Measuring work performance is vital to ensure we are making good decisions. Indeed, there is an old saying: “If you can’t measure it, don’t change it.”
This particularly applies to process innovation where the cost benefit of changes can usually be accurately quantified before they are ever made.
Do innovation managers deliver?
As for innovation management, the same applies.
If you are investing in innovation then it is important to understand the return that investment delivers. That is real returns and not abstractions like – “It’s important to be seen as innovative!” Further, the return should ideally be forthcoming within 18 months. If this is not happening then it may be time to entirely review your approach.
Measuring the cost benefit
It is interesting that in many businesses the cost benefit of most employees can be accurately measured.
In processes of course this is easy, so too in accounting and law and consulting, where people are expected to bill typically 70-80% of their time to a client at a rate of at least double their actual cost. This is easy to measure with timesheets.
Abstract job functions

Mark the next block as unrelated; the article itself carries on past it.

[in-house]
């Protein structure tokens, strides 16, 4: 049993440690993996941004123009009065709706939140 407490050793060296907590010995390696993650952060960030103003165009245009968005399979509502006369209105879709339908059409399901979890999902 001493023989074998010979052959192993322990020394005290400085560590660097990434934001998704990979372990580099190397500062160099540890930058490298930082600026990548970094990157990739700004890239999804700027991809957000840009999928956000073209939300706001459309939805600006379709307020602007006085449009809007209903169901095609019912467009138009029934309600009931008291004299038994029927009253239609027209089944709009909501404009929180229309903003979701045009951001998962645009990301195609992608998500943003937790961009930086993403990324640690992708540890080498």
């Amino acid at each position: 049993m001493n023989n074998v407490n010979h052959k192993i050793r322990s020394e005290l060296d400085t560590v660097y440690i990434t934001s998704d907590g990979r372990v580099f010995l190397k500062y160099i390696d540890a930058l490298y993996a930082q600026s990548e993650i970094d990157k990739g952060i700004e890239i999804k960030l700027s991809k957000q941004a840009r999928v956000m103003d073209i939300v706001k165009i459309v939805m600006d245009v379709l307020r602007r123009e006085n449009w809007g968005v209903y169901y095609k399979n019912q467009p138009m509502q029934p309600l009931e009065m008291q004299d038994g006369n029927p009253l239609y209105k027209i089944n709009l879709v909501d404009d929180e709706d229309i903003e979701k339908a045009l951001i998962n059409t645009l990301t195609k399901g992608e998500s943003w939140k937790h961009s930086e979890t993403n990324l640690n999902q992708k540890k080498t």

But what of the managers of:
And what of their subordinate staff and executive assistants? I am often amused when I see the English television show The Office, with people silently poised over computer keyboards. One wonders just what value each and every person is delivering and, moreover, if and how it is measured?
As your career develops you may reach the dizzy heights of senior management or even get lost in the bureaucracy. Apart from some KPIs that can usually be met by clever operators, there is usually no real measure of the return on investment that you or even your position delivers. What would happen if you or that position was no longer there? Would somebody take up the slack, perhaps the business may well proceed as normal?
In the case of very senior positions, perhaps those people making several millions of dollars per year, this is an interesting question.
One answer may be to explore the value and accuracy of decision making. For example, one person at the top might make one better decision than a person who might have been passed over for that position, and that single better decision might be worth millions, or even billions.
Steve Jobs was a classic example of a great decision maker.
More work to be done on this
The bottom line is that we need to find proper ROI measures for all positions to be sure each and every staff member is delivering at least twice what they are costing.
More will be said on this in coming months.